The change didn't come from inside the athletes: they were responding to something outside them. The seventeen runners had received a clear signal—-you can do this too—and the four-minute mark, once an insurmountable wall, was instantly recast as a stepping-stone. This is how ignition works. Where deep practice is a cool, conscious act, ignition is a hot, mysterious burst, an awakening. Where deep practice is an incremental wrapping, ignition works through lightning flashes of image and emotion, evolution-built neural programs that tap into the mind's vast reserves of energy and attention....
Dr. Geoff Cohen of the University of Colorado. “Everything depends on collective effort and cooperation. When we get a cue that we ought to connect our identity with a group, it's like a hair trigger, like turning on a light switch. The ability to achieve is already there, but the energy put into that ability goes through the roof.” Cohen is one of a growing group of psychologists who specialize in uncovering the unconscious mechanisms that quietly govern our choices, motivations, and goals. Officially this area of study is called automaticity,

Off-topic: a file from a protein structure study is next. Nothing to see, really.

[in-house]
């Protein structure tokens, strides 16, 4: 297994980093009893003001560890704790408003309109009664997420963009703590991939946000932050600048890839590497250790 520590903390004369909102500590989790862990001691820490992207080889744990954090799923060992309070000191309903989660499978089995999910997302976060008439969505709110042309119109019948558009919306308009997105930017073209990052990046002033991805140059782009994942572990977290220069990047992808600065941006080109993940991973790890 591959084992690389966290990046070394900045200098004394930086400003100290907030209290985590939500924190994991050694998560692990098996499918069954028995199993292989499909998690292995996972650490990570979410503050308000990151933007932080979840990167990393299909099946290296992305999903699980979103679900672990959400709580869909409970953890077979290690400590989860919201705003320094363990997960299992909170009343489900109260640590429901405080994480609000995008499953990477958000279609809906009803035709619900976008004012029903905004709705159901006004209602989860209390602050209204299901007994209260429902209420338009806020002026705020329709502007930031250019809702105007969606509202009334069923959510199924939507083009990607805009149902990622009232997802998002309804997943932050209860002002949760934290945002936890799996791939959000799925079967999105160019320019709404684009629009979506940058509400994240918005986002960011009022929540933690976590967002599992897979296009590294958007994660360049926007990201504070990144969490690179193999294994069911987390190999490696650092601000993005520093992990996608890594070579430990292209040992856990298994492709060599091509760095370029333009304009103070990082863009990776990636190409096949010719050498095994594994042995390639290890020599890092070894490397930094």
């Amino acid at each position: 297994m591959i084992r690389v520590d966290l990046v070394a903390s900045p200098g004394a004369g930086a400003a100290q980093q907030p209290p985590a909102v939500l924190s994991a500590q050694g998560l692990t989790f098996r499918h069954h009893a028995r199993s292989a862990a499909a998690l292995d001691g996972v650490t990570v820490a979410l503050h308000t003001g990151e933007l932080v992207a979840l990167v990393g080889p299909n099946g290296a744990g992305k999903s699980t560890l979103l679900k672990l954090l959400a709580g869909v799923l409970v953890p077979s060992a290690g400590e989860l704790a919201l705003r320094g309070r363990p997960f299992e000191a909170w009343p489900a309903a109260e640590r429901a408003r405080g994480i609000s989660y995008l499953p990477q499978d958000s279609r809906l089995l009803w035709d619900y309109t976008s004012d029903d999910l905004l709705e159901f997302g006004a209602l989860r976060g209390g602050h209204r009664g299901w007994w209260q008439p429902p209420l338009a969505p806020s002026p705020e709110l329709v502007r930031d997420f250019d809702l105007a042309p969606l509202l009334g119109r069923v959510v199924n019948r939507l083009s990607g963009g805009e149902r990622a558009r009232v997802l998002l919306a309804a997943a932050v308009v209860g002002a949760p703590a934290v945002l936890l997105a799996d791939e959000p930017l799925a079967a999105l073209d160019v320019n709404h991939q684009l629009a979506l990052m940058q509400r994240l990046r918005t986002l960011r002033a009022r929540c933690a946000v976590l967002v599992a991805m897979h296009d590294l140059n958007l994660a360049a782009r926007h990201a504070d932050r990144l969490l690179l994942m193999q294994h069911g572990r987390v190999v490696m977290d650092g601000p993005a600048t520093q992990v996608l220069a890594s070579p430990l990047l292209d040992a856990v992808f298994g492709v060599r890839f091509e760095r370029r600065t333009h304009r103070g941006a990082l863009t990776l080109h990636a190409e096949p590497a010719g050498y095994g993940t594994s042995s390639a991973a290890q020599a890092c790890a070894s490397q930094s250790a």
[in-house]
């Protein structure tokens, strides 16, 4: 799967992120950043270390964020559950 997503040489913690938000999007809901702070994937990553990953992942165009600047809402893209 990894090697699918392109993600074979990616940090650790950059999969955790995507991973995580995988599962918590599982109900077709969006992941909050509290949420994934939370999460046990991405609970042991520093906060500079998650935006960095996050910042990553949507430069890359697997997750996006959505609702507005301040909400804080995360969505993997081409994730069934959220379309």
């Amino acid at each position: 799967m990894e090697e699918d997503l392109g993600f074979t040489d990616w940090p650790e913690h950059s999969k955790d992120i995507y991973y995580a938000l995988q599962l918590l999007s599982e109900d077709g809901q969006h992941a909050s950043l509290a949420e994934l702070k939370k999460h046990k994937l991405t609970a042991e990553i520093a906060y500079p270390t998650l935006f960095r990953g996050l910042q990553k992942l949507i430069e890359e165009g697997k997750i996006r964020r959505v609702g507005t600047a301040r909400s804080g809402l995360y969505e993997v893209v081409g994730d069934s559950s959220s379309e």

“When we praise children for their intelligence,” Dweck wrote, “we tell them that's the name of the game: look smart, don't risk making mistakes.”